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Certain spatial fears seem endemic to the modern metropolis, and Los Angeles
defines this term in ways that no other American city can approximate.
This amorphous skein of strip malls, gated developments, highway entrances
and exit ramps, lays unfurled over the landscape like a sheet over a
cadaver. Surely the earth is dead beneath the sheer weight and breadth
of this built form?
series from Los Angeles, I am using images that underscore the cyborg
nature of the city and its environs as a way to explore a kind of contemporary
oblivion, a series of sites that are both place and non-place. Themes
of development as a kind of self-generating, self-replicating force that
exists outside of nature are encoded in these images, which view Los Angeles
as both a specific site and as a more generalized condition. The inversion
of tonalities in these works is a simple act that defamiliarizes the images.
It also subtly refers to other ways of imaging- like the X-Ray, which
sees within the structure of an organism or body- or other modes of seeing
– like the flickering negative images in an atomic blast, when the
shadow world is revealed and released.
In its frenzy to expand, the city creates topographies of alienation,
fear, and despair. Indeed, Los Angeles is emblematic of an idea of modern
space that is linked to an increasing sense of collective societal anxiety.
The invention of radical concepts of urban space was a theme central to
the early twentieth century avant-garde, who called for modernity to escape
from the constraints of history. We now know, in ways once thought unimaginable,
that we cannot escape history. These aerial images describe a potentially
desecrated urban fabric, even as they transcribe the commonplace. Indeed,
in the post-9/11 age we now occupy, chaos and catastrophe seem implicit
in the urban aerial view. To surveil and record the city from the air
seems nearly to approach an act of civil disobedience. The images cannot
help but serve as portent or prophesy of some future conflagration.
Is this the reason for the unease, the hint of claustrophobia and synesthetic
terror that these pictures elicit? Or is it the endlessness of the expanse,
the multiplying nothingness that fills frame after frame, the city metastasizing
ceaselessly, which causes a sense of rising dread?
Our perceptions are contingent on the positions our bodies occupy in space.
The sculptor Gordon Matta-Clark split open the domestic structure of the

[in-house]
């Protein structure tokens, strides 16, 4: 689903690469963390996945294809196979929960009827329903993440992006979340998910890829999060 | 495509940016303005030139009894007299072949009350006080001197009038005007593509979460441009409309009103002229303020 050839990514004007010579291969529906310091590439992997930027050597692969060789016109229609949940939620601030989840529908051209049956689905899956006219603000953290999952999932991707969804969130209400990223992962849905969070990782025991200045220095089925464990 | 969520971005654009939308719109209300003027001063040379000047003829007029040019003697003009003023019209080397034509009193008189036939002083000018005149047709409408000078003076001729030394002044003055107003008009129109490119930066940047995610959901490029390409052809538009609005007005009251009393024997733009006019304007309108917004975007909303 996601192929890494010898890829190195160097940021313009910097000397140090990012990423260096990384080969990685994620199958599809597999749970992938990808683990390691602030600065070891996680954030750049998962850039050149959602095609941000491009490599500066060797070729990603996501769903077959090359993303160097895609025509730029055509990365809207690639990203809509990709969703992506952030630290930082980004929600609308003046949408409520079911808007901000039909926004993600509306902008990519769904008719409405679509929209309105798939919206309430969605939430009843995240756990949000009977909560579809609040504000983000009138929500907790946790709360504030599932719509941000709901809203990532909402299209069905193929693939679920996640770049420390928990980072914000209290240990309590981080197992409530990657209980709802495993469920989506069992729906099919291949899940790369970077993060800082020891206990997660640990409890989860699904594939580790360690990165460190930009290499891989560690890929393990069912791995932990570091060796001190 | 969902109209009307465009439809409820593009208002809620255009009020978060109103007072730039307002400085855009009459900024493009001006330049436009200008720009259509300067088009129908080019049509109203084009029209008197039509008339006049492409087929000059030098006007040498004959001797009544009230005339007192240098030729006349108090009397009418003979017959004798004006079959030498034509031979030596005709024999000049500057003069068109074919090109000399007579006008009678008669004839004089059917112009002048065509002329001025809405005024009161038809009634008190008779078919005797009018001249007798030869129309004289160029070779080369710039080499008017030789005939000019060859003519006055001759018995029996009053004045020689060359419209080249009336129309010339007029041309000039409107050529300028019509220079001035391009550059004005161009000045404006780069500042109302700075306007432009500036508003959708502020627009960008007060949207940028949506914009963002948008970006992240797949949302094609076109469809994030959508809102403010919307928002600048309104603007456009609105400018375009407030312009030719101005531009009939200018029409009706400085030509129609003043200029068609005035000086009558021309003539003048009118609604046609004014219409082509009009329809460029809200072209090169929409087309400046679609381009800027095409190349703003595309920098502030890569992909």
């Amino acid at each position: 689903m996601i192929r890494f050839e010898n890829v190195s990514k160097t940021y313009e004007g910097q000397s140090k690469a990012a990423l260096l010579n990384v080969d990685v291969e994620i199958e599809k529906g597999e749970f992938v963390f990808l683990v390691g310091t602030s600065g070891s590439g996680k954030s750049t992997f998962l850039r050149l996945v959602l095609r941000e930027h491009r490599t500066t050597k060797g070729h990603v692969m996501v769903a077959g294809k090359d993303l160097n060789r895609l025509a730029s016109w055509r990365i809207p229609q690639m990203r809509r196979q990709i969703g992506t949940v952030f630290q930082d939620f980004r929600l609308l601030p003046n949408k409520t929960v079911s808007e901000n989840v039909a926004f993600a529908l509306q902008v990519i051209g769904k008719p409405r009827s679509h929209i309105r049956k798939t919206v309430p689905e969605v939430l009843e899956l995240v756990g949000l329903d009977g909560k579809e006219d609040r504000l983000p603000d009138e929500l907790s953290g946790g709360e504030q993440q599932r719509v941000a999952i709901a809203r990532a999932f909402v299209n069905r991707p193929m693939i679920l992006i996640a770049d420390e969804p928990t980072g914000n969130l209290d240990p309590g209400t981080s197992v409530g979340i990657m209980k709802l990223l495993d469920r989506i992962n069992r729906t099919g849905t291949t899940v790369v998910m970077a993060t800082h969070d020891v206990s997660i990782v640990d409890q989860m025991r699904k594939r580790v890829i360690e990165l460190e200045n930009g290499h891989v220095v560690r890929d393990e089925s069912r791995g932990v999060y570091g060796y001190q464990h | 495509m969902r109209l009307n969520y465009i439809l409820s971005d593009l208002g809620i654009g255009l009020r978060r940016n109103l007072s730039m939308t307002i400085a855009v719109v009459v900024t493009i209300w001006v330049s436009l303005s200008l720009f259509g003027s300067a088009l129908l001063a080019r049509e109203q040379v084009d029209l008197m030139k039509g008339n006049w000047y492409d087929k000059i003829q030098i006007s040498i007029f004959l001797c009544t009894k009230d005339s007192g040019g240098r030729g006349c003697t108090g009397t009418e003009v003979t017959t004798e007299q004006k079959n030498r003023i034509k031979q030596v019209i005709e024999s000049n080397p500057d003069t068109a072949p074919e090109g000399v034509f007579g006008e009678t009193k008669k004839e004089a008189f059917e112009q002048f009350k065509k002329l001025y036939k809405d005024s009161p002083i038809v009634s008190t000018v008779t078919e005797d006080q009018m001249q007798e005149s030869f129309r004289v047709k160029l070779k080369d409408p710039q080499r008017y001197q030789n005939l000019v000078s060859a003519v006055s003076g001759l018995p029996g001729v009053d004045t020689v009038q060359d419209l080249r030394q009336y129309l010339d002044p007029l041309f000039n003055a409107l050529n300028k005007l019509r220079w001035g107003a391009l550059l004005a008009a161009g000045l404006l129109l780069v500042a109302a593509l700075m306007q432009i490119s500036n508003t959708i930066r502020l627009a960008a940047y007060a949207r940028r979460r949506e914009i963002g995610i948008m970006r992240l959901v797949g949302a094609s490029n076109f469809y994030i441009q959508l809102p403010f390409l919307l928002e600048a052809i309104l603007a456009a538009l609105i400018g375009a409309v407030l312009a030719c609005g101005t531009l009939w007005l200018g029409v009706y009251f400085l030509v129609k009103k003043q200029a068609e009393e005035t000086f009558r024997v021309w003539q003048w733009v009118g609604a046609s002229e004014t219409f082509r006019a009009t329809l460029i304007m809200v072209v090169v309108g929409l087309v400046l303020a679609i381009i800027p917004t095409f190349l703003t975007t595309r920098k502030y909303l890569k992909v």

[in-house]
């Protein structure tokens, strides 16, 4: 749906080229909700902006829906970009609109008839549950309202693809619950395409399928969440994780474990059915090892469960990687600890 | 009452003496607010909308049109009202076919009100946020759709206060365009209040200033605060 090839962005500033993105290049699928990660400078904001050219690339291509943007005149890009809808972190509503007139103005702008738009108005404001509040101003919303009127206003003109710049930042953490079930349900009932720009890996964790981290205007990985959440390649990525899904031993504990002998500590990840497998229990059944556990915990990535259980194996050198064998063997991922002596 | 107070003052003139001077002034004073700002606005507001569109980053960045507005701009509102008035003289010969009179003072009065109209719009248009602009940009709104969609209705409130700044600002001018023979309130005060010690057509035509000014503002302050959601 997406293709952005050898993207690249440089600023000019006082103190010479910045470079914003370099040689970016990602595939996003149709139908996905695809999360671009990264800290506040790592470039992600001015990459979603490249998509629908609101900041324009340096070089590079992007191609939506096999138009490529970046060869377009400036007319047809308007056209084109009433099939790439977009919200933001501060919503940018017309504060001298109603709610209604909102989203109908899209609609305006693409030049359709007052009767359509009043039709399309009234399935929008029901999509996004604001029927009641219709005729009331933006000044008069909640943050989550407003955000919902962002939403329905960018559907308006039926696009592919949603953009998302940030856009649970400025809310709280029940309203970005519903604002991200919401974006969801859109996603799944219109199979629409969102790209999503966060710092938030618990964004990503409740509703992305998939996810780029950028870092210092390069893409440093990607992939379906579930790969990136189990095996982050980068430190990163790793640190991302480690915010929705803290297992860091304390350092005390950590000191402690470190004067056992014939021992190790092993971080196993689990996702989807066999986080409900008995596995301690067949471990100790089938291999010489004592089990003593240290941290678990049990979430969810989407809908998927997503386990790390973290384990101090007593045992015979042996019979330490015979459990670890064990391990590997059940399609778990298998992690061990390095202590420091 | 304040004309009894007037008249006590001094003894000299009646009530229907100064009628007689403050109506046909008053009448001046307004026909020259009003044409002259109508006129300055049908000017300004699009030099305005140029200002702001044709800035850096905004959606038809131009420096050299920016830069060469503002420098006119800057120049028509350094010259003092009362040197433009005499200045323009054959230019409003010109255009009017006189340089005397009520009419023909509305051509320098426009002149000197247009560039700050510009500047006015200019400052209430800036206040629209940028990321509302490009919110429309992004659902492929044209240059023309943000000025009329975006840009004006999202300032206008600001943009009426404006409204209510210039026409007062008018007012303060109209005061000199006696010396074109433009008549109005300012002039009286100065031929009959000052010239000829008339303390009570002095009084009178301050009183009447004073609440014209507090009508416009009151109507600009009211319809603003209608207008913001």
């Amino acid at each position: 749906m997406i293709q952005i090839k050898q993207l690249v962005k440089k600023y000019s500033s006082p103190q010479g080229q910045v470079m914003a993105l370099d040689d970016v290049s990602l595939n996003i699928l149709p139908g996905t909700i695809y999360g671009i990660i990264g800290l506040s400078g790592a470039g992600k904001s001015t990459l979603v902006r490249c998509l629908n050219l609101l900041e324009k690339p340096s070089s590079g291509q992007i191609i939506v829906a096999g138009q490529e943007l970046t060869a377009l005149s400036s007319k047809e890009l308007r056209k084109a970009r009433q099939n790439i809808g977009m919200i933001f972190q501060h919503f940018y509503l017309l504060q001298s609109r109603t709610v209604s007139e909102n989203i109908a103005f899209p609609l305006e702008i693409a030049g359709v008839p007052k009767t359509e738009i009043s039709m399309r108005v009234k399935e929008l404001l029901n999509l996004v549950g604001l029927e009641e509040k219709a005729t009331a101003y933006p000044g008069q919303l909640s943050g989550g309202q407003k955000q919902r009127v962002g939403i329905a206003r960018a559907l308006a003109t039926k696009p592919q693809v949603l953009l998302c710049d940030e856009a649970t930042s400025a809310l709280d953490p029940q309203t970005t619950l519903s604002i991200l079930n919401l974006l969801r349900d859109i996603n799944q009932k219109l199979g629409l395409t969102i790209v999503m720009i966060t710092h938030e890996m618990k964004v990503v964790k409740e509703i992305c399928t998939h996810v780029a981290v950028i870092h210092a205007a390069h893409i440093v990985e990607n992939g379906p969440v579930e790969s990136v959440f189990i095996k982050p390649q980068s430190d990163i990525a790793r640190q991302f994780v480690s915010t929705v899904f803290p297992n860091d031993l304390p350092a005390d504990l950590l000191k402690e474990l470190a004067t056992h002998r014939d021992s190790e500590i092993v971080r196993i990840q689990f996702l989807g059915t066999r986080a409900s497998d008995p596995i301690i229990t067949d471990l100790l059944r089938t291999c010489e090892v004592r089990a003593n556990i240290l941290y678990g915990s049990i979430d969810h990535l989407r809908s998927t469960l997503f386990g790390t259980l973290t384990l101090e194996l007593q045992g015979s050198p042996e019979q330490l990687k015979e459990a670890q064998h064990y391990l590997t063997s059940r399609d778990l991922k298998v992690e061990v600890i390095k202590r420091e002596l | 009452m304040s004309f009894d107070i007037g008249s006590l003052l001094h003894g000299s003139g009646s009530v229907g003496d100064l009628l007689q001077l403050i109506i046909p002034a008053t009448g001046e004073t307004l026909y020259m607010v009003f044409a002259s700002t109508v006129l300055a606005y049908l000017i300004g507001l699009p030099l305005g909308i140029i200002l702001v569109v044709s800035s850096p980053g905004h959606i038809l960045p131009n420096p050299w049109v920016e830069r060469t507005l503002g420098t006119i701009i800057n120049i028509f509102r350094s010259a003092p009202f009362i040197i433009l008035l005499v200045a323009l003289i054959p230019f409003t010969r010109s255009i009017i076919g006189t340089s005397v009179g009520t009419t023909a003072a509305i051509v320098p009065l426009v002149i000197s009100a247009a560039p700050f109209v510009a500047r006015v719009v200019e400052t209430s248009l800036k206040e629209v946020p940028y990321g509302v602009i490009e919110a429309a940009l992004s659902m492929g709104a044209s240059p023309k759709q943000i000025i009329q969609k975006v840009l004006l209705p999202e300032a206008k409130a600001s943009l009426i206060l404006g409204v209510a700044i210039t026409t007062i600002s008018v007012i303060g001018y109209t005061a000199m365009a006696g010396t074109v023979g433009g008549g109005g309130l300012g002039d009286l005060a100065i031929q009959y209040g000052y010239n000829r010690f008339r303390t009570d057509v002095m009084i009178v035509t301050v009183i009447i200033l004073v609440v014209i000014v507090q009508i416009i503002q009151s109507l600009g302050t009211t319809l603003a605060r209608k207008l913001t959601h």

home, peeled it apart and let us occupy the void he created. For those
making their homes within the urban galaxy of Los Angeles, an entity with
neither limit nor center, is there any space remaining that can serve
as psychological refuge or sanctuary? From above, in these aerial views,
we see encrypted within the city’s code the elements of our own
vulnerability: an oblivion that is at once stately, magnificent, and potentially
lethal. How do the city’s inhabitants adapt to these aspects of
the modern metropolis? As Mike Davis writes in City of Quartz: Excavating
the Future in Los Angeles, “social anxiety…is just the maladjustment
to change. But who has anticipated, or adjusted to, the scale of change
in Southern California in the last fifteen years?”
The urban dweller of Southern California now exists in what Davis terms
the fastest growing metropolis in the western world, “with a built-up
surface area nearly the size of Ireland, and a GNP bigger than India’s.”
Left to navigate this terrain of anxiety and estrangement, with a pattern
of urbanization the critic Peter Plagens calls “the ecology of evil,”
the citizen of this alien landscape may begin to ponder some of the elemental
design questions of our time…Where is home? Where is our safe haven?
How can we move towards such a place? Perhaps by forming such questions,
we can begin to imagine the process of creating their answers. In the
interim, these images imply an incessant search for sanctuary that never
— David Maisel
You can see more photography by David Maisel, and listen to a great audio interview with him, in this earlier feature from Lens Culture.